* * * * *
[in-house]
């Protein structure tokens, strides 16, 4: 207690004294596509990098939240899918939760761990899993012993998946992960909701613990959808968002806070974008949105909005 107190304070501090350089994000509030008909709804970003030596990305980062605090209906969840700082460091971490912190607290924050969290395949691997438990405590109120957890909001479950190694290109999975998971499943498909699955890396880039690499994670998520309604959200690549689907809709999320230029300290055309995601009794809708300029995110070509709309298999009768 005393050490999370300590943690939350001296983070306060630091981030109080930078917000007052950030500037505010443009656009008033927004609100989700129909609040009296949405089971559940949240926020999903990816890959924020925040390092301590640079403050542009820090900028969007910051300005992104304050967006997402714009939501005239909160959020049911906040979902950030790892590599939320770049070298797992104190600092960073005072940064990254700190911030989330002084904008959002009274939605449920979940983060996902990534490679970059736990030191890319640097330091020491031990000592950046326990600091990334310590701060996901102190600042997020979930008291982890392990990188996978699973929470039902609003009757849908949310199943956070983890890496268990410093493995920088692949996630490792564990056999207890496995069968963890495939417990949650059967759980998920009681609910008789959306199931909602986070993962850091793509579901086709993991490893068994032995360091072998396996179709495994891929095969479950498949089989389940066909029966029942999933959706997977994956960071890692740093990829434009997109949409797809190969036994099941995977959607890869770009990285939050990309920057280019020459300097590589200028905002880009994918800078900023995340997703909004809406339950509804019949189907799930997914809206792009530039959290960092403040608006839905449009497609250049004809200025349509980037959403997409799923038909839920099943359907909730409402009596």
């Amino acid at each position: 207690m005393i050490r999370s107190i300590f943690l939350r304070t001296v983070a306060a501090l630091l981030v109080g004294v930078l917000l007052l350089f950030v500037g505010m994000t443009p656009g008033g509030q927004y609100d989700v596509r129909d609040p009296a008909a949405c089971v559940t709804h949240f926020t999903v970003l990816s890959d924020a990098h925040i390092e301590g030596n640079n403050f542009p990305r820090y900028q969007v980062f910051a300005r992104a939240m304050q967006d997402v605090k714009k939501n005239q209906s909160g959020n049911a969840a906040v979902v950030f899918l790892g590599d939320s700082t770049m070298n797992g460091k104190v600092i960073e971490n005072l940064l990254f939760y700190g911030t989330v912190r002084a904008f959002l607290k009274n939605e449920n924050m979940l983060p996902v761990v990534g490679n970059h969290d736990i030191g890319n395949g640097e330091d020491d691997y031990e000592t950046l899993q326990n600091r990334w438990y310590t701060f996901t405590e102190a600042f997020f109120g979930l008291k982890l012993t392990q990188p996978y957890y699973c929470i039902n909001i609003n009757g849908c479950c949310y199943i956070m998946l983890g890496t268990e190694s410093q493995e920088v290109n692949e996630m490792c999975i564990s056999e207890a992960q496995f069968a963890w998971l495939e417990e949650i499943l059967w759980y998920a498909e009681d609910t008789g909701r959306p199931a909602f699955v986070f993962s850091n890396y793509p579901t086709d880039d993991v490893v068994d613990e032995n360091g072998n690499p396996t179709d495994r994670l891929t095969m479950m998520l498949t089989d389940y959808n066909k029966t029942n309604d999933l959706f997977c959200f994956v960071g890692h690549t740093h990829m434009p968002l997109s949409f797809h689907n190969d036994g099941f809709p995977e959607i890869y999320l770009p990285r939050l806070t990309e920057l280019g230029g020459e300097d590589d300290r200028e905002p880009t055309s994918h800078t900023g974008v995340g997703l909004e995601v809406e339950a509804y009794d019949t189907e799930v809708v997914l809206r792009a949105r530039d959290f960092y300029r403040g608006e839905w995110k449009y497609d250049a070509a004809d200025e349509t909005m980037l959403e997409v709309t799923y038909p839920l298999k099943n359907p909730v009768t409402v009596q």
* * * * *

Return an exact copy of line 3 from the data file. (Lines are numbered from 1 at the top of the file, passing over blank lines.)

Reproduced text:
């Amino acid at each position: 207690m005393i050490r999370s107190i300590f943690l939350r304070t001296v983070a306060a501090l630091l981030v109080g004294v930078l917000l007052l350089f950030v500037g505010m994000t443009p656009g008033g509030q927004y609100d989700v596509r129909d609040p009296a008909a949405c089971v559940t709804h949240f926020t999903v970003l990816s890959d924020a990098h925040i390092e301590g030596n640079n403050f542009p990305r820090y900028q969007v980062f910051a300005r992104a939240m304050q967006d997402v605090k714009k939501n005239q209906s909160g959020n049911a969840a906040v979902v950030f899918l790892g590599d939320s700082t770049m070298n797992g460091k104190v600092i960073e971490n005072l940064l990254f939760y700190g911030t989330v912190r002084a904008f959002l607290k009274n939605e449920n924050m979940l983060p996902v761990v990534g490679n970059h969290d736990i030191g890319n395949g640097e330091d020491d691997y031990e000592t950046l899993q326990n600091r990334w438990y310590t701060f996901t405590e102190a600042f997020f109120g979930l008291k982890l012993t392990q990188p996978y957890y699973c929470i039902n909001i609003n009757g849908c479950c949310y199943i956070m998946l983890g890496t268990e190694s410093q493995e920088v290109n692949e996630m490792c999975i564990s056999e207890a992960q496995f069968a963890w998971l495939e417990e949650i499943l059967w759980y998920a498909e009681d609910t008789g909701r959306p199931a909602f699955v986070f993962s850091n890396y793509p579901t086709d880039d993991v490893v068994d613990e032995n360091g072998n690499p396996t179709d495994r994670l891929t095969m479950m998520l498949t089989d389940y959808n066909k029966t029942n309604d999933l959706f997977c959200f994956v960071g890692h690549t740093h990829m434009p968002l997109s949409f797809h689907n190969d036994g099941f809709p995977e959607i890869y999320l770009p990285r939050l806070t990309e920057l280019g230029g020459e300097d590589d300290r200028e905002p880009t055309s994918h800078t900023g974008v995340g997703l909004e995601v809406e339950a509804y009794d019949t189907e799930v809708v997914l809206r792009a949105r530039d959290f960092y300029r403040g608006e839905w995110k449009y497609d250049a070509a004809d200025e349509t909005m980037l959403e997409v709309t799923y038909p839920l298999k099943n359907p909730v009768t409402v009596q």